Dear Diary…

How far can you go back without losing the details? Which ones do you push to the back of the shelf, the memories that are quickly flicked by as you make your way to the old favourites. Which details have received a sand down and a buff, a little gloss added to give it more shine.

When we head back to Granny’s house each year, I return to my room. A room that has the old bridesmaid dresses hanging next to the year twelve school uniform. A room with t-shirts I can’t bear to let go and jackets that might come back into fashion. Every year I flick through the contents of drawers in the hope that I’ve missed an undiscovered gem. I cringe at old photographs and then place them right back where I left them. I have my own house in Australia now, but these are the things I choose to leave in limbo, in the old, old life. Perhaps it’s a feeble attempt of keeping a little piece of me in my hometown, or maybe I don’t want to take those memories with me. I like them to stay tucked away.

In the back of one of the drawers was a diary. A diary full of self absorbed, highly anxious, teenage angst. A diary that has been there forever but rarely opened. A quick glance at the handwriting and the names had me pushing it to the back of the drawer. Thirteen year old Kirsty. I didn’t want to go there. It wasn’t that great the first time. I didn’t really like that girl very much. And I’m still confused to how I feel about her now.

This year I took the diary with me. All the way back to Qatar. It wasn’t a conscious decision, it just came along with a few other bits and pieces. It was here that I found another drawer, and once again there it went, straight to the back. I couldn’t throw it away, but I didn’t want to revisit it.

“What’s this?” the second little traveller asked while looking for a pencil.

“Umm, it’s an old diary of mine.”

“Can you read it to us? She was smirking at the PRIVATE that was written in block letters on the back cover. Instantly being able to sniff out the idea that something was happening without them, her two younger brothers arrived in the doorway.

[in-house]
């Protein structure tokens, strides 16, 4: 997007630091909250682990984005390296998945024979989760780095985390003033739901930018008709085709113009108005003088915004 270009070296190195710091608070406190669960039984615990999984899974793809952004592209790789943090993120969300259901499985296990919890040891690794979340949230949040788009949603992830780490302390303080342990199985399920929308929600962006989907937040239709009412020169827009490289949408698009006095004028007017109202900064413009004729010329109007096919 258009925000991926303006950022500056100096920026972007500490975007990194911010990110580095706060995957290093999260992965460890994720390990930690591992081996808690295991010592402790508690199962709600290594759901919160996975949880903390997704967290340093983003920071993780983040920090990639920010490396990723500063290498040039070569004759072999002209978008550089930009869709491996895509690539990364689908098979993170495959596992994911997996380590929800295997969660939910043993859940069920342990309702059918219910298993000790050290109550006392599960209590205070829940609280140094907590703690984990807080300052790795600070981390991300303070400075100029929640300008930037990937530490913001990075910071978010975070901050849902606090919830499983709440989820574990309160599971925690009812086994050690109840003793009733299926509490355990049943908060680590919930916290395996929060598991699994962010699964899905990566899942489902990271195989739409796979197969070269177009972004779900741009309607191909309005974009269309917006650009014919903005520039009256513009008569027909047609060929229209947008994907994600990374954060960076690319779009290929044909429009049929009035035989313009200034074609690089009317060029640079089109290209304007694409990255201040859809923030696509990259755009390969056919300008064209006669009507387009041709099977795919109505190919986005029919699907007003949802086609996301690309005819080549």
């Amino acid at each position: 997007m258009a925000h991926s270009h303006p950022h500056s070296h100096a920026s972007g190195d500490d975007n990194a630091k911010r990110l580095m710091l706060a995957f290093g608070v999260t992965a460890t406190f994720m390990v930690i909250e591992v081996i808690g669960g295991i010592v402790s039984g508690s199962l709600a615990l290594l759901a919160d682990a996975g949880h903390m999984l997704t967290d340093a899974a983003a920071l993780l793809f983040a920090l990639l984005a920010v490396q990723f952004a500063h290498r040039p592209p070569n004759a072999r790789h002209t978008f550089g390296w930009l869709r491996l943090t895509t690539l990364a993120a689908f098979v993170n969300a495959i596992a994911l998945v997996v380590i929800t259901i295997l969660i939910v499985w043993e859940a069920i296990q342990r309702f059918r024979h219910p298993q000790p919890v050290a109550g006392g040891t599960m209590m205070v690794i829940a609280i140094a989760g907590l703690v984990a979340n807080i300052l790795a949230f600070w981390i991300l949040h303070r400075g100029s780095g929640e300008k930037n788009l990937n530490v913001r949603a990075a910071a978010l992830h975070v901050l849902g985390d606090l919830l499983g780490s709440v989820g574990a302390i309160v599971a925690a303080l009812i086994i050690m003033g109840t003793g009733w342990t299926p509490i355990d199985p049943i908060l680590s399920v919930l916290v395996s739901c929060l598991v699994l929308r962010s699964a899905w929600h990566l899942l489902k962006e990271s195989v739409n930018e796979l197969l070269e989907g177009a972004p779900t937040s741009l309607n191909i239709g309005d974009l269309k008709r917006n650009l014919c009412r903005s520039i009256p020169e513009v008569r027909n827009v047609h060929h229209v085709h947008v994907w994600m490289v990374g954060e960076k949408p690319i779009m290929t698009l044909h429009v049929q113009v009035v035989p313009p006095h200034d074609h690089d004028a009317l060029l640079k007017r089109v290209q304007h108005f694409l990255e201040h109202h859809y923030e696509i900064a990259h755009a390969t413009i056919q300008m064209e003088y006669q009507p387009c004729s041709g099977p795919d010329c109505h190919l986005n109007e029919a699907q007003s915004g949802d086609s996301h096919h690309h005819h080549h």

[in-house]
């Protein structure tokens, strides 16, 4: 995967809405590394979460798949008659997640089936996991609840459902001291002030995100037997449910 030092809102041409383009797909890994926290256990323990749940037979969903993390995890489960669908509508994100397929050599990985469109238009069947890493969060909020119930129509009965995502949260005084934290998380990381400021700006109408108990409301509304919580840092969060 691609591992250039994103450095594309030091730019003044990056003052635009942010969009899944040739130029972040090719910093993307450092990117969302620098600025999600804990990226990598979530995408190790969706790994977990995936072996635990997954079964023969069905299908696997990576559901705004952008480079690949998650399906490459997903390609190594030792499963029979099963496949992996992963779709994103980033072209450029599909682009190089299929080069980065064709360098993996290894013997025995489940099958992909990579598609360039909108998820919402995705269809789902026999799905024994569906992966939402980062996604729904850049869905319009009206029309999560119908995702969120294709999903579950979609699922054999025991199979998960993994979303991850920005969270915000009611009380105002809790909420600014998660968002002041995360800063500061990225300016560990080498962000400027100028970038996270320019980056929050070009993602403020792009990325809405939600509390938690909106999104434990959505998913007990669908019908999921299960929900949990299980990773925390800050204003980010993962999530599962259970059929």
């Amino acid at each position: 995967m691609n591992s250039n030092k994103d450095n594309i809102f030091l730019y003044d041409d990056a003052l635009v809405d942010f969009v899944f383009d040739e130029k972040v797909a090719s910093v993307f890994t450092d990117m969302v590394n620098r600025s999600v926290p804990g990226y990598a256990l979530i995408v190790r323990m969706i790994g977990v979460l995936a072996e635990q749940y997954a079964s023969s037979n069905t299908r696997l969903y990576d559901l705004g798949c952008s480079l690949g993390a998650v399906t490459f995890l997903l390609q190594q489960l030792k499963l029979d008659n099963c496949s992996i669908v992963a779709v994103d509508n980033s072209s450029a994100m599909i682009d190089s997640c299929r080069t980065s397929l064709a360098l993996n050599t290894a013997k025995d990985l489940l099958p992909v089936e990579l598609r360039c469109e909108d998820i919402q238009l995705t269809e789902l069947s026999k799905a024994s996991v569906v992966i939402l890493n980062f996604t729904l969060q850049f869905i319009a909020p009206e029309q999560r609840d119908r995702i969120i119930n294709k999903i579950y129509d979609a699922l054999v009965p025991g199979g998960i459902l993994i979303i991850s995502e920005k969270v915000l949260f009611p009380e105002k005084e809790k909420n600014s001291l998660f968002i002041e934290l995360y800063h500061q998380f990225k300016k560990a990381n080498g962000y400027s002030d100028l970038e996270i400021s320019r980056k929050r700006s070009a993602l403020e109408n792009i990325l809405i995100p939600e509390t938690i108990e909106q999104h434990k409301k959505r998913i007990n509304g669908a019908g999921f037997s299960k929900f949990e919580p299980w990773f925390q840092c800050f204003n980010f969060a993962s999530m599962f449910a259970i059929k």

“Can you read it Mum, what does it say?”

“Erm, let’s see, let me have a look and see what I can find” I knew if I said no, the diary would instantly become more of a must see item.

“Dear Diary…” I fished my way through the pages, plucking out the moments I wanted to share. The netball games, the swimming carnivals, and the cleaning of rooms and washing of dishes was emphasized. The purchase of eyeliner, and the sneaking off from the skating rink to head to the party that was held under the Paringa bridge was omitted. There were so many names, names that were then a part of every day life. Names that signified a vibrant existence of weekend sport, school, swimming and a life growing up on the river. Names that are now attached to bodies that are older, adults who have mortgages and drive their kids to sport on weekends. People who I now run into at the local pub or the service station who look at me with a vague passing interest “So where are you living now?”

I had forgotten. I’d forgotten how confusing thirteen was. My diary serves as a reminder that if the details are blocked for long enough they slowly fade. “Tania and I bludged assembly and had a smoke in the toilets”. I was unknowingly auditioning for the lead role in Puberty Blues. “Stinky told me he just wants to be friends”. I liked Stinky? Really, I liked Stinky?? I was constantly terrified of what I was about to do, but exhilarated that it wasn’t what I was supposed to be doing. I was hovering on the edge of childhood. Balancing precariously between being so excited about the upcoming netball grandfinal and the school play, but knowing that the boy who wanted me to get into his ute with him at Nicole Morgan’s farewell party wanted more than a quick pash.

The diary stayed tucked away because just like thirteen, it felt embarrassing, I didn’t like going back there. The bad grammar, the poor judgement, the brutal evidence of complete self indulgence. The diary took me back to an awkward place, a town where I felt I belonged in the scrum yet was constantly trying to jostle my way into the huddle. Who said that? Why did they do that? He doesn’t like you? She wants to be with him.

My 44 year old eyes have now skimmed each page, this time I managed a giggle at my “secret codes” and shook my head at my lack of understanding of what was really going on. I read pieces out to G, and made a mental note that I had to make sure I made more time for proper catch ups instead of quick fly by’s this year. And then I pushed the diary back into the back of a drawer, where it belongs, in the past. Things have changed, I’m not sure who that girl was exactly, but she’s gone now.

Do you have an old diary?

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